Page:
In 2016, Russia takes the Gold Medal for Most Effective Power in Cyberspace

In 2016, U.S. politics was characterised by a whirlwind of accusations, email leaks, orders for reports on purported foreign interventions, and Donald J. Trump. Yet, while 2017 has seen the swearing in of the 45th American president, it has also shed light on a distinctly Russian (and quite possibly election-winning) influence in the U.S. presidential elections.

Russian revelations — The latest

The House Intelligence Committee has been conducting investigations regarding the extent to which Russia influenced the elections. It has heard numerous reports over the last four months.

The committee released four key questions to be addressed in their hearing on the 30th March:

“What Russian cyber activity and other active measures were directed against the United States and its allies?”
“Did the Russian active measures include links between Russia and individuals associated with political campaigns or any other U.S. Persons?”
“What was the U.S. Government’s response to these Russian active measures and what do we need to do to protect ourselves and our allies in the future?”
“What possible leaks of classified information took place related to the Intelligence Community Assessment of these matters?”

FBI’s claims

On the 20th March, FBI Director James Comey confirmed that the Russians had in fact been carrying out an “influence campaign” to support Trump’s election campaign. Comey’s role in the elections as a whole is akin a double-edged sword. The director was arguably instrumental in exposing Clinton’s own skeletons during the elections and fuelling the fire between the presidential candidates. However, his quest for truth has been compounded with this confirmation, and investigations into Russia’s covert actions with the Trump campaign.

His claim acknowledges the “high confidence” expressed by the FBI and Department for Home Security within their December 2016 report on Vladimir Putin’s supposed involvement in such campaigns.

One can side with the evidence put forward by the FBI, and their impartiality in the wider scheme of things seems to be quite apparent. But these claims do give rise to the titular question: What role did these Russian operations play in the 2016 United States elections?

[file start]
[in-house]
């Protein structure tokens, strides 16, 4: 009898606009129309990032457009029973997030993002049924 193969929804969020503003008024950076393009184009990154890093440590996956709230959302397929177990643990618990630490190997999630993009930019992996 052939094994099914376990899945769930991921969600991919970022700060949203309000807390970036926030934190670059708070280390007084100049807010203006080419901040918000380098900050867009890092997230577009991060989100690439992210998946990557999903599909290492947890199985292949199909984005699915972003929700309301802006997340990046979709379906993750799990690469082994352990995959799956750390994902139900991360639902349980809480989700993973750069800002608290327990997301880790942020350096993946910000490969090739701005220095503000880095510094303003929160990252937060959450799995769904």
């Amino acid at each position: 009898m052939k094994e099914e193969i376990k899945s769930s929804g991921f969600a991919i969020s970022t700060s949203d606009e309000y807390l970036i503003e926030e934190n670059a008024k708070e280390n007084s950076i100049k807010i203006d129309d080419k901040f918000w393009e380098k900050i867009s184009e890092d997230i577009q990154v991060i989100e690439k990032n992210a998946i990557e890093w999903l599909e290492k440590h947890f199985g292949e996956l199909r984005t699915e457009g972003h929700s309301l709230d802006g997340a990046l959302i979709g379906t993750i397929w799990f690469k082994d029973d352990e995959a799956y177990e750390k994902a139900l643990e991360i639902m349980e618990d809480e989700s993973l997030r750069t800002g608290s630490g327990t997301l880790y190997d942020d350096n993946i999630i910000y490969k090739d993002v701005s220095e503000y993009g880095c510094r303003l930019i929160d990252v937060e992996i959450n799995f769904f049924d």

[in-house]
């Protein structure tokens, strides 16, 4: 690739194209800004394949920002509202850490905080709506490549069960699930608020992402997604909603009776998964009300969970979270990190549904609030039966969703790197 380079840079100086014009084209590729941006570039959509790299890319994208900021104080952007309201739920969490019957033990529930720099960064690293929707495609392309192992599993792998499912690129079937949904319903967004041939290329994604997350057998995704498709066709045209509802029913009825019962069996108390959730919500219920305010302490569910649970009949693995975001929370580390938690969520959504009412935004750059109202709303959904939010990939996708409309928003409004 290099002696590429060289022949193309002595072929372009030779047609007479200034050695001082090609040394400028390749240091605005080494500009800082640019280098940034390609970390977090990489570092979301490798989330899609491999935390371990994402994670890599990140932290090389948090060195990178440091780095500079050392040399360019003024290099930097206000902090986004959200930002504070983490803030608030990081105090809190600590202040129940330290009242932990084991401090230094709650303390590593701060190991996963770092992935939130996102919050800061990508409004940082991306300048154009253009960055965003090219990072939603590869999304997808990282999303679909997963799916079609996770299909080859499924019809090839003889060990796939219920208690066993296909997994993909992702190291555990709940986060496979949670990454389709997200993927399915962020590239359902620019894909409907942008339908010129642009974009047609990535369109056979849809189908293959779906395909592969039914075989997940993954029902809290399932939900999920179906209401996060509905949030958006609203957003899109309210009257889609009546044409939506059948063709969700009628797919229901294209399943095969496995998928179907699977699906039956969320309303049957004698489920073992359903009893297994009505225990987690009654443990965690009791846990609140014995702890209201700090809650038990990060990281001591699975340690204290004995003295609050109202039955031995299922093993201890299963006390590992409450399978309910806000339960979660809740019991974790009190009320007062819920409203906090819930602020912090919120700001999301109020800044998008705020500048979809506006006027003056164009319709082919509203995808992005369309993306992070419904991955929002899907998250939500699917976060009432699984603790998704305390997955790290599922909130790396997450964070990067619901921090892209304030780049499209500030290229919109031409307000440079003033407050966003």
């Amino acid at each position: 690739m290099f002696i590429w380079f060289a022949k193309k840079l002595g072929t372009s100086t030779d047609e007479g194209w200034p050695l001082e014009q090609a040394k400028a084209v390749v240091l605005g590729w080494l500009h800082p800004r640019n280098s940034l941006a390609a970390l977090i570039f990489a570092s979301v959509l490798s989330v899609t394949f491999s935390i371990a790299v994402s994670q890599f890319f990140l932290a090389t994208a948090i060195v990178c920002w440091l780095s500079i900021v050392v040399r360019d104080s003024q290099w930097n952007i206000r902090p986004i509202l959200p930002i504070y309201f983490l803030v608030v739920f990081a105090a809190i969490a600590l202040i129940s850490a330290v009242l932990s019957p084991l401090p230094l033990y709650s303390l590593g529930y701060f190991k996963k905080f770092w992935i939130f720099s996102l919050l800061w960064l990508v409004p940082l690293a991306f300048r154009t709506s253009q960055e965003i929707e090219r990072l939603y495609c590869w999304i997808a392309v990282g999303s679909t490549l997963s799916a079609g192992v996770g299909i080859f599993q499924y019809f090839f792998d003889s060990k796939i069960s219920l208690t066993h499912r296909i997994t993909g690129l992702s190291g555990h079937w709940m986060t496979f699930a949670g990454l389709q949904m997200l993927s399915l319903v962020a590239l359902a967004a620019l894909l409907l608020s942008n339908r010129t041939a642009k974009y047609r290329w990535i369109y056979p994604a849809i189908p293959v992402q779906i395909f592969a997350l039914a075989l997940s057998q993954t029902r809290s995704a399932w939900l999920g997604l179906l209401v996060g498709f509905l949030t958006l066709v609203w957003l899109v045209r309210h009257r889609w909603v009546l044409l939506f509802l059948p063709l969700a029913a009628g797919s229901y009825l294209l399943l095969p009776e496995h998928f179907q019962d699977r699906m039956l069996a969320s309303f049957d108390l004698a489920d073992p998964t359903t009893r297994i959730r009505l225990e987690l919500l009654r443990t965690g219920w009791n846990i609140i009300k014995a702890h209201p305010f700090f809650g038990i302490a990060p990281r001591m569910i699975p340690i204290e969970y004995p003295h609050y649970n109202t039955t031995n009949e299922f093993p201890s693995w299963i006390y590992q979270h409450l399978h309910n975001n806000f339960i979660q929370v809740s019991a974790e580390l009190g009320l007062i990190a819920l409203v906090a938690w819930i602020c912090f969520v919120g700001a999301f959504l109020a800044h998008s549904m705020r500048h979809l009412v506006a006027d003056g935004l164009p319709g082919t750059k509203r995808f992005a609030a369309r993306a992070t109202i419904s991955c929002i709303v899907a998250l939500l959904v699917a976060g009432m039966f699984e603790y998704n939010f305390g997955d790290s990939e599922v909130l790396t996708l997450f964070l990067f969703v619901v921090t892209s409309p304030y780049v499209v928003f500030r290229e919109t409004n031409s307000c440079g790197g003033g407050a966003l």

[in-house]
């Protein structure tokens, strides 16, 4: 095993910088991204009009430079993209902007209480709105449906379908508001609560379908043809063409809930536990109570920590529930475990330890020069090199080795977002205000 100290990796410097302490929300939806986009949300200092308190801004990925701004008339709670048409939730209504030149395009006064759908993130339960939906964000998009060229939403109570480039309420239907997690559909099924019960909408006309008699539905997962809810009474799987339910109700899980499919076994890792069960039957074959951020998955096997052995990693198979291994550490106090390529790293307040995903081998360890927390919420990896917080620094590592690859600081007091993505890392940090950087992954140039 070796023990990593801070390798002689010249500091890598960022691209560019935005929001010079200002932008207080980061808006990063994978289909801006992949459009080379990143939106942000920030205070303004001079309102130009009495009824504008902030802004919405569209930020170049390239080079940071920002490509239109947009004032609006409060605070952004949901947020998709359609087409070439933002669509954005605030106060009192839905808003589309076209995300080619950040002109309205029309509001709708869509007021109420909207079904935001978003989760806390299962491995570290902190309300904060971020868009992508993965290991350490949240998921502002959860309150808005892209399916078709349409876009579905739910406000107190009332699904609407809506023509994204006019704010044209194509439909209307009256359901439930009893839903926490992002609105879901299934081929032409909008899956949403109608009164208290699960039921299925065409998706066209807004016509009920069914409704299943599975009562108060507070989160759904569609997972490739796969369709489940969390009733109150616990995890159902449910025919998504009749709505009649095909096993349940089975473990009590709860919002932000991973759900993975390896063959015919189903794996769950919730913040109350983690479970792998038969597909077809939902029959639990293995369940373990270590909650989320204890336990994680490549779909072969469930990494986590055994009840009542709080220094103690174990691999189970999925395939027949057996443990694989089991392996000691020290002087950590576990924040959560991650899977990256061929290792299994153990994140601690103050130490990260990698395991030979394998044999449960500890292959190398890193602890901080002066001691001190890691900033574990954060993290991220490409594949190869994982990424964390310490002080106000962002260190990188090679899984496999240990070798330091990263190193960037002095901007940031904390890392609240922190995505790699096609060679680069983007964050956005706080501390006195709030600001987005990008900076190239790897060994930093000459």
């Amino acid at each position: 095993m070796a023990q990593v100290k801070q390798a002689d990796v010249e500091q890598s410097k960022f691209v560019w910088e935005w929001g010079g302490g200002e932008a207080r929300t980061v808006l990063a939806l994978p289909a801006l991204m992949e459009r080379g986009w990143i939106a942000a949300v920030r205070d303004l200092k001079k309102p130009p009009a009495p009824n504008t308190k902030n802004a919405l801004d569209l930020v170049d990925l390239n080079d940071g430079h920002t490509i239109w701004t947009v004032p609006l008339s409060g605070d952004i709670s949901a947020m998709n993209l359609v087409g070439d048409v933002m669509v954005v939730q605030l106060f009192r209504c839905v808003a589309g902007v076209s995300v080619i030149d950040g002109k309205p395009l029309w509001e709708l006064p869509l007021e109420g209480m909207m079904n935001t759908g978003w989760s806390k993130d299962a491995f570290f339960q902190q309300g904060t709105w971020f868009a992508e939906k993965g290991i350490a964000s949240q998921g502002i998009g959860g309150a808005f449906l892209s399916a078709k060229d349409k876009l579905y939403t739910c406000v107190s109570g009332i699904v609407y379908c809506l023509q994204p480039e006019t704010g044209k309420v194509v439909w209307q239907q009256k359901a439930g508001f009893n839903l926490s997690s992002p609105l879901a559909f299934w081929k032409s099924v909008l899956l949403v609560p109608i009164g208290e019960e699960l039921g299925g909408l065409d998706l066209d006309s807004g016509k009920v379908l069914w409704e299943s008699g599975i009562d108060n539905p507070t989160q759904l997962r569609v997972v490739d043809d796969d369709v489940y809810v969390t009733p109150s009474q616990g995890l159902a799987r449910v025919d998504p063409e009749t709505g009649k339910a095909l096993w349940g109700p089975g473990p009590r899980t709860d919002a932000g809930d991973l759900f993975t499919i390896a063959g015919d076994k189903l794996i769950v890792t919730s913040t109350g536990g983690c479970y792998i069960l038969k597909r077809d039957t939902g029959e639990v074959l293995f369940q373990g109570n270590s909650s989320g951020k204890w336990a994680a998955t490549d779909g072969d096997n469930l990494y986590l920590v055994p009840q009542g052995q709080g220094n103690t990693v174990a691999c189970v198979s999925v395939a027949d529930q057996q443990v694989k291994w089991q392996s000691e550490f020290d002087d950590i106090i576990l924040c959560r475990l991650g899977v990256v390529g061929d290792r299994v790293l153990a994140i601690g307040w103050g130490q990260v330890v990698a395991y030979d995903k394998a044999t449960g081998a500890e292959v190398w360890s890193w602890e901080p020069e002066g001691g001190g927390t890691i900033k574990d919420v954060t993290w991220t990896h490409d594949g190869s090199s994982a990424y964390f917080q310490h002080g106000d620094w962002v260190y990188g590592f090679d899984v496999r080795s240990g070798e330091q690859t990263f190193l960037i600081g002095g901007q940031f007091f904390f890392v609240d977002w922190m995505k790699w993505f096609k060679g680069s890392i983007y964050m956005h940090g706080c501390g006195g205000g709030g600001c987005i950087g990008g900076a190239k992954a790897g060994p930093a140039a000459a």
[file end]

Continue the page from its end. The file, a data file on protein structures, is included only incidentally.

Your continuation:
The evidence, put forth by Kings College London’s very own Thomas Rid at the latest Select Committe Hearing, suggests a deliberate targeting of America’s “polarised and vulnerable society” that left behind both clues and traces of a Russian disinformation programme.

“Evidence strongly implicates Russian intelligence agencies in the 2016 active measures campaign.”

“Between 10 March and 7 April, GRU targeted at least 109 Clinton campaign staffers with 214 individual phishing emails.” These information leaks, among many others, aligned almost perfectly with those published on DCLeaks.com.

Russian intelligence agencies demonstrated the reusing of common collection methods, including implants, command-and-control infrastructure and encryption keys. This evidence strongly implicates Russian intelligence agencies in the 2016 active measures campaign.

It is impossible to claim that these operations influenced the ultimate outcome of the U.S. elections. Yet, it is equally impossible to deny their collective power in utilising hacked information to delegitimise Clinton’s capability to act as the leader of the United States of America.

Florence Bertoli-Hart is currently reading a Masters in Intelligence and International Security at King’s College London (War Studies).


From Russia with Love: How did Cyber-Ops impact the U.S. Election? was originally published in Wonk Bridge on Medium, where people are continuing the conversation by highlighting and responding to this story.